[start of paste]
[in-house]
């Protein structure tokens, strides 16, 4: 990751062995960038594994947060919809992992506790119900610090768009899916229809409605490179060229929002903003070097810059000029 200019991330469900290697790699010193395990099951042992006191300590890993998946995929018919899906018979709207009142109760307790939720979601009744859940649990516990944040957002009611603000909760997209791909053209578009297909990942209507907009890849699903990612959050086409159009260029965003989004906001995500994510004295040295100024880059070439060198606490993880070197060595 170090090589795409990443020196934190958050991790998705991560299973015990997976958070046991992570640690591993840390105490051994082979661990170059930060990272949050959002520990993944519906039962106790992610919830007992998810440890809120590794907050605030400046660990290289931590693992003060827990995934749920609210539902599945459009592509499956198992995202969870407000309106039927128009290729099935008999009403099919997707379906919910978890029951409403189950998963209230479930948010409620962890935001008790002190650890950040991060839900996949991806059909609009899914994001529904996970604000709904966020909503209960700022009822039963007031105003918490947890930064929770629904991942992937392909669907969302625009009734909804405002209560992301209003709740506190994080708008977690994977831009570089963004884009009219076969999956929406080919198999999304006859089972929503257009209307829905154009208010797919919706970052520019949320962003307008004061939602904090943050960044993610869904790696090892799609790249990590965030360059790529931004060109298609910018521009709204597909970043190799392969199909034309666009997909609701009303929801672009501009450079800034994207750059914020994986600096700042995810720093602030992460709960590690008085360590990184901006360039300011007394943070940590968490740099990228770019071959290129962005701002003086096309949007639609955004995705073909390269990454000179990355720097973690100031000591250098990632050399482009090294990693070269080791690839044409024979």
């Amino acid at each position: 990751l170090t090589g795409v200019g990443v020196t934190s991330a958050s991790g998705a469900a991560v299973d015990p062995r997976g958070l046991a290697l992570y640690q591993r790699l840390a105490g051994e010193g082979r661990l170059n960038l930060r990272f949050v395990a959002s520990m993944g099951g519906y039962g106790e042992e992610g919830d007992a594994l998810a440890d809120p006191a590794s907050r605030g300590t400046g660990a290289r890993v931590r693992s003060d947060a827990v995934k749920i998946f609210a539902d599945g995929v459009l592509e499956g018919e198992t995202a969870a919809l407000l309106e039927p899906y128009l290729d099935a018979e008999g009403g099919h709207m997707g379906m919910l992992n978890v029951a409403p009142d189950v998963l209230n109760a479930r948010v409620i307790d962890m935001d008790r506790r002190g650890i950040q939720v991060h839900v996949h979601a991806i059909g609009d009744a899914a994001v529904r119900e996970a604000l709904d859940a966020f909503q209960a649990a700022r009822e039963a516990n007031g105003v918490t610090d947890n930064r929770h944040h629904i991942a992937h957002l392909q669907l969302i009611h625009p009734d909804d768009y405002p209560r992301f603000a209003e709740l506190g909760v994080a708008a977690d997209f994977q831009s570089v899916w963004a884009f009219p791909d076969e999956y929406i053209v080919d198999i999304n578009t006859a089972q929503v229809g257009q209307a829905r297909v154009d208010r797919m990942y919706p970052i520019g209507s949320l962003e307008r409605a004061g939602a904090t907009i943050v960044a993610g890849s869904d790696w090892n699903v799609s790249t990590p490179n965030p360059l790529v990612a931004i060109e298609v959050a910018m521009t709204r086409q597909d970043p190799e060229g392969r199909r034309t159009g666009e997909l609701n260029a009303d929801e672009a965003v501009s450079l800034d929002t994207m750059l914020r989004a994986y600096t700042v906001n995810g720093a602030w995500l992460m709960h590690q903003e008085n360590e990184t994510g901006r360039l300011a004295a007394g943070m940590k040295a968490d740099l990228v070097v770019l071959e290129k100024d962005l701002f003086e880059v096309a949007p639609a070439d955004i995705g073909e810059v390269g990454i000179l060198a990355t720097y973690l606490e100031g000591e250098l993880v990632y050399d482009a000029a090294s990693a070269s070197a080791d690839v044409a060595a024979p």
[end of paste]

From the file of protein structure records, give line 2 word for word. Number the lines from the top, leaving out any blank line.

């Protein structure tokens, strides 16, 4: 990751062995960038594994947060919809992992506790119900610090768009899916229809409605490179060229929002903003070097810059000029 200019991330469900290697790699010193395990099951042992006191300590890993998946995929018919899906018979709207009142109760307790939720979601009744859940649990516990944040957002009611603000909760997209791909053209578009297909990942209507907009890849699903990612959050086409159009260029965003989004906001995500994510004295040295100024880059070439060198606490993880070197060595 170090090589795409990443020196934190958050991790998705991560299973015990997976958070046991992570640690591993840390105490051994082979661990170059930060990272949050959002520990993944519906039962106790992610919830007992998810440890809120590794907050605030400046660990290289931590693992003060827990995934749920609210539902599945459009592509499956198992995202969870407000309106039927128009290729099935008999009403099919997707379906919910978890029951409403189950998963209230479930948010409620962890935001008790002190650890950040991060839900996949991806059909609009899914994001529904996970604000709904966020909503209960700022009822039963007031105003918490947890930064929770629904991942992937392909669907969302625009009734909804405002209560992301209003709740506190994080708008977690994977831009570089963004884009009219076969999956929406080919198999999304006859089972929503257009209307829905154009208010797919919706970052520019949320962003307008004061939602904090943050960044993610869904790696090892799609790249990590965030360059790529931004060109298609910018521009709204597909970043190799392969199909034309666009997909609701009303929801672009501009450079800034994207750059914020994986600096700042995810720093602030992460709960590690008085360590990184901006360039300011007394943070940590968490740099990228770019071959290129962005701002003086096309949007639609955004995705073909390269990454000179990355720097973690100031000591250098990632050399482009090294990693070269080791690839044409024979």